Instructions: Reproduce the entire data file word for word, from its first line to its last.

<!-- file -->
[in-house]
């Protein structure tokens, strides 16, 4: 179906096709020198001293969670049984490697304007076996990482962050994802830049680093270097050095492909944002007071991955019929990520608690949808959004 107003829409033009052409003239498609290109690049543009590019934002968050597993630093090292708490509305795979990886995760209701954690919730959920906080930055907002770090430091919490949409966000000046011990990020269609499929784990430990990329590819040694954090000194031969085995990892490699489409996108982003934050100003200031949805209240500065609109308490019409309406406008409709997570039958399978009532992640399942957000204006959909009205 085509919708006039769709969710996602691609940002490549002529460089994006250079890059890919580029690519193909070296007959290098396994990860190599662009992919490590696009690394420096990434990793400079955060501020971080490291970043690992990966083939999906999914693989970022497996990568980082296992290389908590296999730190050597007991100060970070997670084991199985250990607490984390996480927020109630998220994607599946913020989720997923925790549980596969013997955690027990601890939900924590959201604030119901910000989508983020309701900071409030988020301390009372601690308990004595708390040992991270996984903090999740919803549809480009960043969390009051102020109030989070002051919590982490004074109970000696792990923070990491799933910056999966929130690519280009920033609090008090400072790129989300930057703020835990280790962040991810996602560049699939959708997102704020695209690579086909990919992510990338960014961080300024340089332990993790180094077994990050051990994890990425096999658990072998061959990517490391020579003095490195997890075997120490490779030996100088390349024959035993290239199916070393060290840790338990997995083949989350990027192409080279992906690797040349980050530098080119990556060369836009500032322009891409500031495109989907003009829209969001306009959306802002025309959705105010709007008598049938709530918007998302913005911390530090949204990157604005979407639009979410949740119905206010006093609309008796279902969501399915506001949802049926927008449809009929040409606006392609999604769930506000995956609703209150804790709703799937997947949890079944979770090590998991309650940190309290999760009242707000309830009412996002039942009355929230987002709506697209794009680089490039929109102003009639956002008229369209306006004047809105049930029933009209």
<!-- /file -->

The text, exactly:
[in-house]
């Protein structure tokens, strides 16, 4: 179906096709020198001293969670049984490697304007076996990482962050994802830049680093270097050095492909944002007071991955019929990520608690949808959004 107003829409033009052409003239498609290109690049543009590019934002968050597993630093090292708490509305795979990886995760209701954690919730959920906080930055907002770090430091919490949409966000000046011990990020269609499929784990430990990329590819040694954090000194031969085995990892490699489409996108982003934050100003200031949805209240500065609109308490019409309406406008409709997570039958399978009532992640399942957000204006959909009205 085509919708006039769709969710996602691609940002490549002529460089994006250079890059890919580029690519193909070296007959290098396994990860190599662009992919490590696009690394420096990434990793400079955060501020971080490291970043690992990966083939999906999914693989970022497996990568980082296992290389908590296999730190050597007991100060970070997670084991199985250990607490984390996480927020109630998220994607599946913020989720997923925790549980596969013997955690027990601890939900924590959201604030119901910000989508983020309701900071409030988020301390009372601690308990004595708390040992991270996984903090999740919803549809480009960043969390009051102020109030989070002051919590982490004074109970000696792990923070990491799933910056999966929130690519280009920033609090008090400072790129989300930057703020835990280790962040991810996602560049699939959708997102704020695209690579086909990919992510990338960014961080300024340089332990993790180094077994990050051990994890990425096999658990072998061959990517490391020579003095490195997890075997120490490779030996100088390349024959035993290239199916070393060290840790338990997995083949989350990027192409080279992906690797040349980050530098080119990556060369836009500032322009891409500031495109989907003009829209969001306009959306802002025309959705105010709007008598049938709530918007998302913005911390530090949204990157604005979407639009979410949740119905206010006093609309008796279902969501399915506001949802049926927008449809009929040409606006392609999604769930506000995956609703209150804790709703799937997947949890079944979770090590998991309650940190309290999760009242707000309830009412996002039942009355929230987002709506697209794009680089490039929109102003009639956002008229369209306006004047809105049930029933009209």